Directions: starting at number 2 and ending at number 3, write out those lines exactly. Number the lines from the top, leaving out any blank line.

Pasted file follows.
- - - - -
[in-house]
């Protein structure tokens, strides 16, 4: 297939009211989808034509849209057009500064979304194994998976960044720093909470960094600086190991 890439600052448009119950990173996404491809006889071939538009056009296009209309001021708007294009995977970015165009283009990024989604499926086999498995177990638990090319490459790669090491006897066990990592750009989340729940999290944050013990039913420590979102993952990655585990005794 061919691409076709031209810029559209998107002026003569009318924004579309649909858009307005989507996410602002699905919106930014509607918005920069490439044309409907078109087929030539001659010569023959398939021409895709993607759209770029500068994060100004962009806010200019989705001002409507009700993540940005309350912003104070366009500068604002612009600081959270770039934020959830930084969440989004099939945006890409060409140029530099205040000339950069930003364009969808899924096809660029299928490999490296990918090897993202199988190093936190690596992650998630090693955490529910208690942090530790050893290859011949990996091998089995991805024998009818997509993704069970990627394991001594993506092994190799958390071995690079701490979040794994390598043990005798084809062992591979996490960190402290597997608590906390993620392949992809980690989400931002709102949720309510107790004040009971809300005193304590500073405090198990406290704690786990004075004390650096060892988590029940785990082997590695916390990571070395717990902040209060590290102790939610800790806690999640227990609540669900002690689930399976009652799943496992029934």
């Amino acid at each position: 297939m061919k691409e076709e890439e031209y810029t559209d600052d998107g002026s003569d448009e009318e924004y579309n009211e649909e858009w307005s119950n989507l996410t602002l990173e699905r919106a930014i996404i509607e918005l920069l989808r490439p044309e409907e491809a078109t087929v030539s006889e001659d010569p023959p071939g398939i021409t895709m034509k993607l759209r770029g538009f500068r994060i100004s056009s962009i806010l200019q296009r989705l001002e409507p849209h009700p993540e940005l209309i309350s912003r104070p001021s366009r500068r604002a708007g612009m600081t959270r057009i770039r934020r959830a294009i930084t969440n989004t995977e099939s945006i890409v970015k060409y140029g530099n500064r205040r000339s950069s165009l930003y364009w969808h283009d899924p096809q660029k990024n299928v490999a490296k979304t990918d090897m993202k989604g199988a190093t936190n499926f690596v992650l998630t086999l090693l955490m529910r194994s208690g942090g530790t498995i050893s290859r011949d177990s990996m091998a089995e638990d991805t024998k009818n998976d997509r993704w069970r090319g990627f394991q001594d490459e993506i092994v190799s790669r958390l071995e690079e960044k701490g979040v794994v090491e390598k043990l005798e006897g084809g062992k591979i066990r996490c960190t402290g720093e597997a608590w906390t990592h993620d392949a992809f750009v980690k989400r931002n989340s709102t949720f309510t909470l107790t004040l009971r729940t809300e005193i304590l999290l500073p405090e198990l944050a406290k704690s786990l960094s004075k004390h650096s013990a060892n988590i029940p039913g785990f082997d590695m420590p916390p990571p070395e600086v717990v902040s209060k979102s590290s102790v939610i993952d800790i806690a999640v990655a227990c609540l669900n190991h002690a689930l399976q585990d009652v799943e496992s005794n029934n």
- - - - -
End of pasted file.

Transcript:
């Protein structure tokens, strides 16, 4: 297939009211989808034509849209057009500064979304194994998976960044720093909470960094600086190991 890439600052448009119950990173996404491809006889071939538009056009296009209309001021708007294009995977970015165009283009990024989604499926086999498995177990638990090319490459790669090491006897066990990592750009989340729940999290944050013990039913420590979102993952990655585990005794 061919691409076709031209810029559209998107002026003569009318924004579309649909858009307005989507996410602002699905919106930014509607918005920069490439044309409907078109087929030539001659010569023959398939021409895709993607759209770029500068994060100004962009806010200019989705001002409507009700993540940005309350912003104070366009500068604002612009600081959270770039934020959830930084969440989004099939945006890409060409140029530099205040000339950069930003364009969808899924096809660029299928490999490296990918090897993202199988190093936190690596992650998630090693955490529910208690942090530790050893290859011949990996091998089995991805024998009818997509993704069970990627394991001594993506092994190799958390071995690079701490979040794994390598043990005798084809062992591979996490960190402290597997608590906390993620392949992809980690989400931002709102949720309510107790004040009971809300005193304590500073405090198990406290704690786990004075004390650096060892988590029940785990082997590695916390990571070395717990902040209060590290102790939610800790806690999640227990609540669900002690689930399976009652799943496992029934």
């Amino acid at each position: 297939m061919k691409e076709e890439e031209y810029t559209d600052d998107g002026s003569d448009e009318e924004y579309n009211e649909e858009w307005s119950n989507l996410t602002l990173e699905r919106a930014i996404i509607e918005l920069l989808r490439p044309e409907e491809a078109t087929v030539s006889e001659d010569p023959p071939g398939i021409t895709m034509k993607l759209r770029g538009f500068r994060i100004s056009s962009i806010l200019q296009r989705l001002e409507p849209h009700p993540e940005l209309i309350s912003r104070p001021s366009r500068r604002a708007g612009m600081t959270r057009i770039r934020r959830a294009i930084t969440n989004t995977e099939s945006i890409v970015k060409y140029g530099n500064r205040r000339s950069s165009l930003y364009w969808h283009d899924p096809q660029k990024n299928v490999a490296k979304t990918d090897m993202k989604g199988a190093t936190n499926f690596v992650l998630t086999l090693l955490m529910r194994s208690g942090g530790t498995i050893s290859r011949d177990s990996m091998a089995e638990d991805t024998k009818n998976d997509r993704w069970r090319g990627f394991q001594d490459e993506i092994v190799s790669r958390l071995e690079e960044k701490g979040v794994v090491e390598k043990l005798e006897g084809g062992k591979i066990r996490c960190t402290g720093e597997a608590w906390t990592h993620d392949a992809f750009v980690k989400r931002n989340s709102t949720f309510t909470l107790t004040l009971r729940t809300e005193i304590l999290l500073p405090e198990l944050a406290k704690s786990l960094s004075k004390h650096s013990a060892n988590i029940p039913g785990f082997d590695m420590p916390p990571p070395e600086v717990v902040s209060k979102s590290s102790v939610i993952d800790i806690a999640v990655a227990c609540l669900n190991h002690a689930l399976q585990d009652v799943e496992s005794n029934n």